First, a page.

For example, the row with locationID =2 in the target table does not match the join condition and the row is present only in the target table. So, when we use WHEN NOT MATCHED BY SOURCE and can either delete the row or update it. Please refer to the below T-SQL script to delete the row in the target table using WHEN NOT MATCHED BY SOURCE clause.

We cannot use WHEN NOT MATCHED BY SOURCE clause more than two times. If WHEN NOT MATCHED BY SOURCE clause in SQL Server MERGE statement was specified two times, one must use an update operation and another one must use delete operation. Please refer to below T-SQL script for using WHEN NOT MATCHED BY SOURCE clause two times.

We can use all the three clauses in the single merge statement to synchronize the target table with the source table. Please refer to the sample T-SQL script to synchronize the target table with the source table using MERGE statement and all the three clauses.


SQL Server merge example for all three clauses to synchronize table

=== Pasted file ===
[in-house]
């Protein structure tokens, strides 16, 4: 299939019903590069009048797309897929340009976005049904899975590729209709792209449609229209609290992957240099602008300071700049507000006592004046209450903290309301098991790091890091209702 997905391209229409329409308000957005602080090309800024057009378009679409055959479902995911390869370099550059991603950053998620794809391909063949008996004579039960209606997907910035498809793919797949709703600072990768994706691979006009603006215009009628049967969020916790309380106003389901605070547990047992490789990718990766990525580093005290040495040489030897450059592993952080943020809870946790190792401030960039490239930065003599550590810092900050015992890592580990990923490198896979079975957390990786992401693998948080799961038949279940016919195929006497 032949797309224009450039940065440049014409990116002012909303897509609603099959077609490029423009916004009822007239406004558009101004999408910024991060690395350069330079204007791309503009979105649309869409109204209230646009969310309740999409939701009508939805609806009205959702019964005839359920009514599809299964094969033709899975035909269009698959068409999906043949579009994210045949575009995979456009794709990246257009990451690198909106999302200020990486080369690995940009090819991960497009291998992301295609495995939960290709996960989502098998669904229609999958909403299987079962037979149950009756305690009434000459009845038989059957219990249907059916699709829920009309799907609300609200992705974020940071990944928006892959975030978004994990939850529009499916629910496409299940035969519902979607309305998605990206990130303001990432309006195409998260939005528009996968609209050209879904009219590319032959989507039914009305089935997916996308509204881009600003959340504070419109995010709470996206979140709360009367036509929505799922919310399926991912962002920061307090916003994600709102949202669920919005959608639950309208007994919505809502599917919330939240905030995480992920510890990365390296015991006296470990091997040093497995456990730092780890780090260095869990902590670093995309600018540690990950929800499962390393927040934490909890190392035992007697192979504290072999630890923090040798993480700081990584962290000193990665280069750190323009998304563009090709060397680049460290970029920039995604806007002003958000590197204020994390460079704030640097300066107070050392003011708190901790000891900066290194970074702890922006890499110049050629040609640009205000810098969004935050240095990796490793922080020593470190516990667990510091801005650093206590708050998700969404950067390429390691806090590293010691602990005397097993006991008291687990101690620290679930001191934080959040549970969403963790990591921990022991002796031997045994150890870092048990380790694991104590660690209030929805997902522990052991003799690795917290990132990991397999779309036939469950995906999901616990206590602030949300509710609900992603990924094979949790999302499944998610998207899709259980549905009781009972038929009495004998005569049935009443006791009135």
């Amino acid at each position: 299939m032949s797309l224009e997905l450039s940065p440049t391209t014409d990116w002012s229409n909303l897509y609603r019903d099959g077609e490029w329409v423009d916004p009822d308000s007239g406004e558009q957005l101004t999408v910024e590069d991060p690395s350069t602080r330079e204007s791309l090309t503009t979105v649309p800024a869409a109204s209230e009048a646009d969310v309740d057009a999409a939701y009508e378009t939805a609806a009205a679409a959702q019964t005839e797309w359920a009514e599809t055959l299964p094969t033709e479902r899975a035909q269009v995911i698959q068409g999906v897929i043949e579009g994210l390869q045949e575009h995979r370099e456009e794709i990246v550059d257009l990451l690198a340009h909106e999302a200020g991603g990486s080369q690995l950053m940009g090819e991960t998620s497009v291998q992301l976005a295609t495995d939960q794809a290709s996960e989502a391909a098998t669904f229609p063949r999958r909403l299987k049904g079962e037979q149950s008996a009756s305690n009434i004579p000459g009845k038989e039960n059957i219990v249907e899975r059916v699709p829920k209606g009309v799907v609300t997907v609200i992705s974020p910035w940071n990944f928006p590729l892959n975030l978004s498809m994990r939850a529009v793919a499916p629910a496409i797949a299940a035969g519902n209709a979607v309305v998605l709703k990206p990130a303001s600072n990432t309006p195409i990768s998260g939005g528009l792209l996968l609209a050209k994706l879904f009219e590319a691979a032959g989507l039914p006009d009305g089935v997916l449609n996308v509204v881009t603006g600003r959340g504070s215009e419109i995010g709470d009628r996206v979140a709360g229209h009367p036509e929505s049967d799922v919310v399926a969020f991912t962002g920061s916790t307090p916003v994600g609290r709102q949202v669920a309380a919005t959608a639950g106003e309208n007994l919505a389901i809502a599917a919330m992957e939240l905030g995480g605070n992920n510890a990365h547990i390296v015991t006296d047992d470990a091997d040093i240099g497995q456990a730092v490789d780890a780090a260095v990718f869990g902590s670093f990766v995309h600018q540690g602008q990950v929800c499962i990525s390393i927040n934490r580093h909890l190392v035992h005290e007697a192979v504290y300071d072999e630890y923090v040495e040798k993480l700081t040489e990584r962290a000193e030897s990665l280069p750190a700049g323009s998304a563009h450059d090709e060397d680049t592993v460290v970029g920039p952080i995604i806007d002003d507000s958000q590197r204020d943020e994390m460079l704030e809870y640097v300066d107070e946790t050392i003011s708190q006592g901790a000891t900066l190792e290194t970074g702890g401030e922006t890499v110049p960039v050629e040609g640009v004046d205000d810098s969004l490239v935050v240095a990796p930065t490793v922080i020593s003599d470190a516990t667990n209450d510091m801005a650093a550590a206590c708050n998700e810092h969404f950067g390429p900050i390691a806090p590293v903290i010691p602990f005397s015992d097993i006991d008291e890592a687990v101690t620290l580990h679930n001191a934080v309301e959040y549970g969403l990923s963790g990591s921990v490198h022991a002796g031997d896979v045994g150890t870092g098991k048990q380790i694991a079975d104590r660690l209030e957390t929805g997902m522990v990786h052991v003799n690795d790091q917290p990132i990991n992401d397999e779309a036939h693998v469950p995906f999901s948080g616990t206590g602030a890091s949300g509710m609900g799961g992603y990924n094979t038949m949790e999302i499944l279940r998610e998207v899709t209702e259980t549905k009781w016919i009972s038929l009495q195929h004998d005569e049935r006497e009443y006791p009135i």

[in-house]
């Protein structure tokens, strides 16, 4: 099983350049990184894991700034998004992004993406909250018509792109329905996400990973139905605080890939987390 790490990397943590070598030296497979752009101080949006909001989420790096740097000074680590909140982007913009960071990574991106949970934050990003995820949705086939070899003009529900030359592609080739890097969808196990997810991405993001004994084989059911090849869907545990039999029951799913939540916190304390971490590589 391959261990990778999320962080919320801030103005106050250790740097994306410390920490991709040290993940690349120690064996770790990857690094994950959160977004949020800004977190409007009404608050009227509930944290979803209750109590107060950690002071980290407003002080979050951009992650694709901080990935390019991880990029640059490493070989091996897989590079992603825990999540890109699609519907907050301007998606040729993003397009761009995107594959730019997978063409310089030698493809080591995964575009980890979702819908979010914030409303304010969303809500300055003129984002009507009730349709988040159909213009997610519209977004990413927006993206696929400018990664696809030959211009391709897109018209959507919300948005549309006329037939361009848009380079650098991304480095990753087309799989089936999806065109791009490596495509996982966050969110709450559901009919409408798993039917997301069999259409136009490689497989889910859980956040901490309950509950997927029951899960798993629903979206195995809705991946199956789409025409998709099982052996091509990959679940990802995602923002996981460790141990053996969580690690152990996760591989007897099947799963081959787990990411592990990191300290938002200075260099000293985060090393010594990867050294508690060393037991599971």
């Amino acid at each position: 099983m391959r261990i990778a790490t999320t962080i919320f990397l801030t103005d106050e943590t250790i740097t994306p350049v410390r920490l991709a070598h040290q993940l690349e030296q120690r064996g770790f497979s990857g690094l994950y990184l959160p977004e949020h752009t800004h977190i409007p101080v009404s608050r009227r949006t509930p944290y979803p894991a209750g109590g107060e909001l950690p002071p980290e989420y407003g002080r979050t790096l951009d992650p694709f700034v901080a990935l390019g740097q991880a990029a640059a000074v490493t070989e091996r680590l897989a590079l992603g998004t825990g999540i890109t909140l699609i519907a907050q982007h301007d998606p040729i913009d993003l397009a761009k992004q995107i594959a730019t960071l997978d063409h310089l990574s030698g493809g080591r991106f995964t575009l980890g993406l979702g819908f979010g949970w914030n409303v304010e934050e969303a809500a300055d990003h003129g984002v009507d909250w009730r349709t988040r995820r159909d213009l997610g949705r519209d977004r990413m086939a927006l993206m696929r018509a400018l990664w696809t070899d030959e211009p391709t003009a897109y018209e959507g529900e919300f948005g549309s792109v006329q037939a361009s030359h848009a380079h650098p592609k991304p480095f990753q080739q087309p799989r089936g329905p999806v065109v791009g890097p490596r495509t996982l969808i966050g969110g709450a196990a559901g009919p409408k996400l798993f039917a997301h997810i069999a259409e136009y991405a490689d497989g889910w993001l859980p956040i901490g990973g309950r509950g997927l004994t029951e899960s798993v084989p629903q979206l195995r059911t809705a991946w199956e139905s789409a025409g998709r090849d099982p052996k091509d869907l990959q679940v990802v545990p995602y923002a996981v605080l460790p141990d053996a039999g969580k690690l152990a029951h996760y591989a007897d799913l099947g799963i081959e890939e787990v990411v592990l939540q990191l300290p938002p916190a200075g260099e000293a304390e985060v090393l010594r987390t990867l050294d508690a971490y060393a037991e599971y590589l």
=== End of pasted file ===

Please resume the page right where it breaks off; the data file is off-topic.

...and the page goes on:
The TOP clause in MERGE

A TOP clause in the MERGE statement is used to limit the number of rows affected. A TOP clause is applied after removing all the rows that do not qualify for the insert, update, and delete operations. Please refer to below T-SQL script for the SQL Server MERGE statement with the TOP clause.

We can see only the row with LocationID =1 is updated and the rows that were not matched by source are not deleted and the rows that were not matched by the target are not inserted.

SQL Server merge example top clause

OUTPUT clause in MERGE

OUTPUT clause in the merge statement will return one row for each row that is modified in the target table. $action is used to know whether the row in the target table is deleted, inserted, or updated. Following T-SQL script is the example of the OUTPUT clause in the MERGE statement.

Please refer to the below image for the output of the above script which shows action and the inserted and deleted data in SQL Server MERGE statement. you can also insert the output data in another table if you want to track or audit changes later.

SQL Server merge example output clause

Using MERGE on a table with triggers